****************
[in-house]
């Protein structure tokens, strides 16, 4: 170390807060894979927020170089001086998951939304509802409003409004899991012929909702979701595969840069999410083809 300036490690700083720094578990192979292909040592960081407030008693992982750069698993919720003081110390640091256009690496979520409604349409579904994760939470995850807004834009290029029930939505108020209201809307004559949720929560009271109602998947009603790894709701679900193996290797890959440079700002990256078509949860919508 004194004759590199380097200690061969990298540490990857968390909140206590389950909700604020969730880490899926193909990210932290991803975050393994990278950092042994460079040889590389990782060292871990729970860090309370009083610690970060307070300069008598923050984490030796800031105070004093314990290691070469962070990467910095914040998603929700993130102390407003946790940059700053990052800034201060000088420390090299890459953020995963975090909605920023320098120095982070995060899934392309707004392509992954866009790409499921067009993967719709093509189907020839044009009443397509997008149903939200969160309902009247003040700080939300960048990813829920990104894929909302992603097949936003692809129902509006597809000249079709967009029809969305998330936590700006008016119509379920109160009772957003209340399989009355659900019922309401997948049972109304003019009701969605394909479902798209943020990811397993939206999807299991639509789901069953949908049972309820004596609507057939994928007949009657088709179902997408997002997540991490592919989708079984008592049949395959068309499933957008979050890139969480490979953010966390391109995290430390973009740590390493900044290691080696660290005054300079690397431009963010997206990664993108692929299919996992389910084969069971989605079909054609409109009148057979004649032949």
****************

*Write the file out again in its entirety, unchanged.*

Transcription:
[in-house]
């Protein structure tokens, strides 16, 4: 170390807060894979927020170089001086998951939304509802409003409004899991012929909702979701595969840069999410083809 300036490690700083720094578990192979292909040592960081407030008693992982750069698993919720003081110390640091256009690496979520409604349409579904994760939470995850807004834009290029029930939505108020209201809307004559949720929560009271109602998947009603790894709701679900193996290797890959440079700002990256078509949860919508 004194004759590199380097200690061969990298540490990857968390909140206590389950909700604020969730880490899926193909990210932290991803975050393994990278950092042994460079040889590389990782060292871990729970860090309370009083610690970060307070300069008598923050984490030796800031105070004093314990290691070469962070990467910095914040998603929700993130102390407003946790940059700053990052800034201060000088420390090299890459953020995963975090909605920023320098120095982070995060899934392309707004392509992954866009790409499921067009993967719709093509189907020839044009009443397509997008149903939200969160309902009247003040700080939300960048990813829920990104894929909302992603097949936003692809129902509006597809000249079709967009029809969305998330936590700006008016119509379920109160009772957003209340399989009355659900019922309401997948049972109304003019009701969605394909479902798209943020990811397993939206999807299991639509789901069953949908049972309820004596609507057939994928007949009657088709179902997408997002997540991490592919989708079984008592049949395959068309499933957008979050890139969480490979953010966390391109995290430390973009740590390493900044290691080696660290005054300079690397431009963010997206990664993108692929299919996992389910084969069971989605079909054609409109009148057979004649032949």